CHARLESTON, W.Va. -- Municipal Planning Commission members "begrudgingly" granted developer George Neilan a few months to fix erosion issues at his stalled addition to the Jamestown subdivision.
But Neilan will have to start over with a new application for a preliminary plat permit in order to resume work on the subdivision's Phase 4, after he resolves a dispute with the Charleston Sanitary Board over sewer lines.
Also Wednesday, planning commissioners approved site plans for a new 60,000-square-foot building at Northgate Business Park. The three-story structure will serve as the new eastern region home of Energy Corporation of America, replacing its current home at the Energy Center on 56th Street in Kanawha City.
Despite being notified that his original 2005 permit for Phase 4 expired Dec. 31 last year after numerous extensions, Neilan asked the Planning Commission for yet another extension.
"I'm pleased to say, after a considerable period of time, work is virtually complete except for the sewer," Neilan said. "The sewer is currently in mediation with the Public Service Commission." Neilan filed a complaint against the city's Sanitary Board with the PSC last year.
Larry Roller, general manager of the Sanitary Board, said a PSC mediator asked Neilan to file a new sewer plan for review by Friday.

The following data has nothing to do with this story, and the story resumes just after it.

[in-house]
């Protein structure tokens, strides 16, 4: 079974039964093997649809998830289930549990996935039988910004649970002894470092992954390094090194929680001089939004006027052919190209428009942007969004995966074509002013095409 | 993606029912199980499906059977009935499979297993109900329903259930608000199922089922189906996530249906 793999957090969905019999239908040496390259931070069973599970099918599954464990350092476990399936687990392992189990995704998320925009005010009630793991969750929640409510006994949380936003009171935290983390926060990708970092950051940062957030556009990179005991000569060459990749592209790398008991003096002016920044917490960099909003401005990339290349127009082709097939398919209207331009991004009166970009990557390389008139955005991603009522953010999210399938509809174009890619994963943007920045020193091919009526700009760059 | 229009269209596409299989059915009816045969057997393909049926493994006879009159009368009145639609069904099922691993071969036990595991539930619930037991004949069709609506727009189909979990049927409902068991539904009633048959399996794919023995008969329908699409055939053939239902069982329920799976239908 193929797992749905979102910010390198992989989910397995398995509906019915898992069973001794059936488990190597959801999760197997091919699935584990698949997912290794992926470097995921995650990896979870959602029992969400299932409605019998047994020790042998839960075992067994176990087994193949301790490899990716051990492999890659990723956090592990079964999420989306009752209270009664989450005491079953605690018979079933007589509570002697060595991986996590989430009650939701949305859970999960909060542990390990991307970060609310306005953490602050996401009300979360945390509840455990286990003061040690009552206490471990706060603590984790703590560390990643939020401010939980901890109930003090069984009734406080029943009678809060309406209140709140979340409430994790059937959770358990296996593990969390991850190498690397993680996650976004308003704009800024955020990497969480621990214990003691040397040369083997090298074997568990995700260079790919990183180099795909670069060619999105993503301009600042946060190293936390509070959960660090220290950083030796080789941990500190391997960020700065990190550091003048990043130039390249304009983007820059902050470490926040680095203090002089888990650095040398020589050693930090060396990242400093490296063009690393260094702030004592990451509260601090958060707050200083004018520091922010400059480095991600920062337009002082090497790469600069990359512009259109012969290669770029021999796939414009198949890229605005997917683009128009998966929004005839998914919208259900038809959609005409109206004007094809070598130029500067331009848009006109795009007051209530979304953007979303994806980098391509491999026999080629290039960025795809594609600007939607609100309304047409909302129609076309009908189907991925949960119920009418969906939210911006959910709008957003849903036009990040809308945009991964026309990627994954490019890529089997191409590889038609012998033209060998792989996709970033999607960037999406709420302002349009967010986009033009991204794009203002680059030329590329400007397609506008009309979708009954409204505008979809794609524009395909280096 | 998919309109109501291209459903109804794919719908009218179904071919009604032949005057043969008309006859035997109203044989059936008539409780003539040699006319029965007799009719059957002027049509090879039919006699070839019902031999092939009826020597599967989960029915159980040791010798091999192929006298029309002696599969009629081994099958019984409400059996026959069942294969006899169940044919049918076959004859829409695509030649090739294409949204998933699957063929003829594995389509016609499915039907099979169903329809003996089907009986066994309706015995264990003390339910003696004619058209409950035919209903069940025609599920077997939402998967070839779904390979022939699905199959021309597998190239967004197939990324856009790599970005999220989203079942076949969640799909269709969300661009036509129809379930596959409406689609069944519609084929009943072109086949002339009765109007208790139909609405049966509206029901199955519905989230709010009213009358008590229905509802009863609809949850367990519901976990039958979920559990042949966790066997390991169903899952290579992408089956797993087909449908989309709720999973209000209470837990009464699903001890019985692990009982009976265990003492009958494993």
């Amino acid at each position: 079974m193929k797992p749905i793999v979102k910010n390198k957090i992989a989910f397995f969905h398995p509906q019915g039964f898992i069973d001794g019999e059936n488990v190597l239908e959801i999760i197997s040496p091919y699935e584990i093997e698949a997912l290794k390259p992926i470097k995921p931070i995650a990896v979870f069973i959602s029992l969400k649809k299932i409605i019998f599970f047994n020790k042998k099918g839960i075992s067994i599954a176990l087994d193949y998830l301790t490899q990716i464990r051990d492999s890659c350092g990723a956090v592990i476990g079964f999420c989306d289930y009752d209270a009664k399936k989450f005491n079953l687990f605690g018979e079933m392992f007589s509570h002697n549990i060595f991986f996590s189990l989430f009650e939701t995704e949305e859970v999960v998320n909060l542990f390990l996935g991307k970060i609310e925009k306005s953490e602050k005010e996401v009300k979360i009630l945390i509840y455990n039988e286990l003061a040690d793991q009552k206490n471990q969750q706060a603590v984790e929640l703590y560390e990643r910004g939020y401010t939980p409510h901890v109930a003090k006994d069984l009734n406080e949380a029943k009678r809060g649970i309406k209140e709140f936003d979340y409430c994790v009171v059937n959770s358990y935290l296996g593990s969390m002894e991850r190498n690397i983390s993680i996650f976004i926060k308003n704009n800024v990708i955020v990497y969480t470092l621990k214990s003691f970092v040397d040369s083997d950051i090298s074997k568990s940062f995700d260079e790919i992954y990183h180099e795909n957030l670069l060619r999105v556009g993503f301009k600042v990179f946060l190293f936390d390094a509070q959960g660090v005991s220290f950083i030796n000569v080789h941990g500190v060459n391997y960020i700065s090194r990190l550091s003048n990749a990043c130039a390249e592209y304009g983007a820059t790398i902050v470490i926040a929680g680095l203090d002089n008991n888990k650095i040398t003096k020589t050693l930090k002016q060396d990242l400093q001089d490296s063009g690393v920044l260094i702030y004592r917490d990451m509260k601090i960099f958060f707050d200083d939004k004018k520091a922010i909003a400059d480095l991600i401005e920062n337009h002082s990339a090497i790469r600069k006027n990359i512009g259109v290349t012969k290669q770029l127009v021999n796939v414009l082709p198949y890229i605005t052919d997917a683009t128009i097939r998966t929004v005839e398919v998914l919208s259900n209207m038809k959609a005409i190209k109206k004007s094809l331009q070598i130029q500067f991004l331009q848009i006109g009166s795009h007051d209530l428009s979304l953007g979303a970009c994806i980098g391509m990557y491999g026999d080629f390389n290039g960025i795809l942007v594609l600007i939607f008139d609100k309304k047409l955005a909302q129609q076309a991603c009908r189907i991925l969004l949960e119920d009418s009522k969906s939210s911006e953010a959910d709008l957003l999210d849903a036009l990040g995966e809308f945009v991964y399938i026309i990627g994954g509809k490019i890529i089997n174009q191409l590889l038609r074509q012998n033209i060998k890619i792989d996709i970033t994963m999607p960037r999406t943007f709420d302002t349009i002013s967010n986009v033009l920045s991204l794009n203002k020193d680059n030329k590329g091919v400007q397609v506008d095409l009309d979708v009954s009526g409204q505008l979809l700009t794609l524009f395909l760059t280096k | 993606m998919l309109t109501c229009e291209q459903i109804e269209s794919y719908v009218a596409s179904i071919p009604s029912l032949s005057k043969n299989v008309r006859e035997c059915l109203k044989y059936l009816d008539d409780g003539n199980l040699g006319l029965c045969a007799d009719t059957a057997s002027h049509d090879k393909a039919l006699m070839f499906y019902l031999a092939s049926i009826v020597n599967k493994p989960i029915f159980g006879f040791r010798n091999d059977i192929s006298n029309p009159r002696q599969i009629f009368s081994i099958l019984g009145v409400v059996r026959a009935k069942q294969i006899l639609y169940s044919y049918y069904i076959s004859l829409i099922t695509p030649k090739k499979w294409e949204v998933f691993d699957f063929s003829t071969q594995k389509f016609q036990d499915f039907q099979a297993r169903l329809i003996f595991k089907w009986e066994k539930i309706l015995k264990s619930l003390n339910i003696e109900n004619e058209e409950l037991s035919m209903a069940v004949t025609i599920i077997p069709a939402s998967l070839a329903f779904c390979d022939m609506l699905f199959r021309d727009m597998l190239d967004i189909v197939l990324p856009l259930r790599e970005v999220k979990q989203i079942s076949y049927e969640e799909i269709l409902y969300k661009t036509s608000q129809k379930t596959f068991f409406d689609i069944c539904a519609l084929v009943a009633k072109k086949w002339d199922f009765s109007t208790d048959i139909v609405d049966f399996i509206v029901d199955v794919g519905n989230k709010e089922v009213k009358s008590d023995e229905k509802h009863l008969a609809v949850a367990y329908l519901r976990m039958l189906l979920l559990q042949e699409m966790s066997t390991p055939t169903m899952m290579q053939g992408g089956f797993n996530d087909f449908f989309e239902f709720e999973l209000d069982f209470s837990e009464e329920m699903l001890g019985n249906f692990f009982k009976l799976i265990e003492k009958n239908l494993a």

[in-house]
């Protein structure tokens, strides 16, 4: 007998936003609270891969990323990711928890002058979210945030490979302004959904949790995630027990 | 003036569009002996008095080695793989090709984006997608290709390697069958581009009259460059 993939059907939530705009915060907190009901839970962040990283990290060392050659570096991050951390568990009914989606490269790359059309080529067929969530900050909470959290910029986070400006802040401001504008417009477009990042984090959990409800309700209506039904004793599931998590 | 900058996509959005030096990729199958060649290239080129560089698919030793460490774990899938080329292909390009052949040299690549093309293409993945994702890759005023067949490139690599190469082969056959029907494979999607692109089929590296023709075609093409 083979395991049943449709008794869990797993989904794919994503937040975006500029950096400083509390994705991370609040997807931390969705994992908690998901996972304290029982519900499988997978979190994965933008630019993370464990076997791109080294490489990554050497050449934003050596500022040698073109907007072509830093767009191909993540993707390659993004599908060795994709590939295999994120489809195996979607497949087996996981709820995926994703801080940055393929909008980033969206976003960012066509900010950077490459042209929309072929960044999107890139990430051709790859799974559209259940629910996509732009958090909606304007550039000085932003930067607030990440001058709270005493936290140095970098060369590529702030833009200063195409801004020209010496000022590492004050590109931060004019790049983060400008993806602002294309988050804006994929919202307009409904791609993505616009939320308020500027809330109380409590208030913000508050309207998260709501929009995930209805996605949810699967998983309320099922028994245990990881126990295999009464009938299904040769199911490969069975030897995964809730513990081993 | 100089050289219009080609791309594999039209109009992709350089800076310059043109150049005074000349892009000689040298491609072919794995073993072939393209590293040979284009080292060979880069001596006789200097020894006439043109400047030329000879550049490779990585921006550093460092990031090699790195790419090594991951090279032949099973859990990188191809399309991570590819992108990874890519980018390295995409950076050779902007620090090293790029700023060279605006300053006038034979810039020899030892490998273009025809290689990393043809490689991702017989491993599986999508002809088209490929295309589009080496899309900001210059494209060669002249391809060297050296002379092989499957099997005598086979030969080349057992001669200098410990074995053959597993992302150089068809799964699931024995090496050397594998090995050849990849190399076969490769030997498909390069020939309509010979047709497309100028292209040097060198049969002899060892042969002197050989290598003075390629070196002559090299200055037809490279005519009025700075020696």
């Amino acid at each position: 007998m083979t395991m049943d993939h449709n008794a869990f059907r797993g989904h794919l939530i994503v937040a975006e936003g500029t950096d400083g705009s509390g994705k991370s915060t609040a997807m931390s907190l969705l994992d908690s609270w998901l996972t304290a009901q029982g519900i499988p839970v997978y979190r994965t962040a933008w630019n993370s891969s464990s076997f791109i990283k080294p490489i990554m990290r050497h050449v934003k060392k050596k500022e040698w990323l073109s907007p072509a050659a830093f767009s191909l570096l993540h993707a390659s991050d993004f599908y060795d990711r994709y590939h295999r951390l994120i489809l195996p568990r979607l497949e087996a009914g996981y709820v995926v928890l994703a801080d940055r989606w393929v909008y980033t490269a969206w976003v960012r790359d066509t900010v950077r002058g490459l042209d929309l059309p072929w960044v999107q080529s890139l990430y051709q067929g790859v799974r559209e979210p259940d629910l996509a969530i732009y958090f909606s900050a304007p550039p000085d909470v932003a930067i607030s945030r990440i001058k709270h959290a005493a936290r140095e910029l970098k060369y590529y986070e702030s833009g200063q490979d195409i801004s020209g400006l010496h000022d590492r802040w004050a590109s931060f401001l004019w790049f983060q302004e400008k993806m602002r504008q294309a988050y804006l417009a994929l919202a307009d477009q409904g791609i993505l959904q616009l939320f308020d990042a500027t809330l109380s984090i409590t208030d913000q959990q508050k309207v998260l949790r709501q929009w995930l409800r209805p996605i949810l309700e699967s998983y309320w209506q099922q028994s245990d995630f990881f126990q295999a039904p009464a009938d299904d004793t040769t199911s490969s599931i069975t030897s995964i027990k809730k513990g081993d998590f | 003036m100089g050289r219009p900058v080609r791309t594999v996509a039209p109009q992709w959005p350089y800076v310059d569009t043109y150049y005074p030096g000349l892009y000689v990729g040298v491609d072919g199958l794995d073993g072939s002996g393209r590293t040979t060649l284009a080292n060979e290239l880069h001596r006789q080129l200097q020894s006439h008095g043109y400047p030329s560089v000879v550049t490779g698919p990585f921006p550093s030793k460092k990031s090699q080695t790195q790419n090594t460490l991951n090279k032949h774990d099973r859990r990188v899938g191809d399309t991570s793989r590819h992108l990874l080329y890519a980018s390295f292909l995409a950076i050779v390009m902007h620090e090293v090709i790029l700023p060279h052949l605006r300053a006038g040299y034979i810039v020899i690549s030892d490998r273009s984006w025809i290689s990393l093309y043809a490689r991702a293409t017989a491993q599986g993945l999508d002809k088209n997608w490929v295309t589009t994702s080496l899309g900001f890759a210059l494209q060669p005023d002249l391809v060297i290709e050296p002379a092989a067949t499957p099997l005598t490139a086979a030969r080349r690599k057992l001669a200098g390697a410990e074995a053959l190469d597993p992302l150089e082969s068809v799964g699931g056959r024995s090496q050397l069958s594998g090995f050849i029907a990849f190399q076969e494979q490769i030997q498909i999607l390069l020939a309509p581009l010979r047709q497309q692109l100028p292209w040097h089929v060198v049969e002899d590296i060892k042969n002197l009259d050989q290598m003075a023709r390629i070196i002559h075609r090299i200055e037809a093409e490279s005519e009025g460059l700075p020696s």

John James of Terradon, Neilan's consultant, said he's working on the plans. "The Sanitary Board issues will get resolved one way or another," he said, "and we'll come back with revised plans -- better than the original ones."
City Planning Director Dan Vriendt said the engineering department recommends granting a very minor extension to complete very specific work -- backfilling, seeding, grading and straightening of silt fences.
"Staff begrudgingly recommends approving an extension until the end of May, to complete this limited work." The partial approval would not allow any work on sewer lines or anything else not explicitly stated, Vriendt said.
That did not sit well with some commission members.
"I want him [Neilan] to have a revised plan," said Mary Jean Davis, also a City Council member. "We've given him five renewals. That's six years. In that time there are two new subdivisions in Charleston. Highland Hospital has built a new hospital.
"I don't want you doing any more work up there until you have a new plan, a plan we can see and trust you will follow," she told Neilan.
Davis is among several commissioners who previously criticized Neilan's delays and threatened not to approve more deadline extensions.
Despite that, "I begrudgingly move to approve an extension to the end of May," she said, and the measure passed.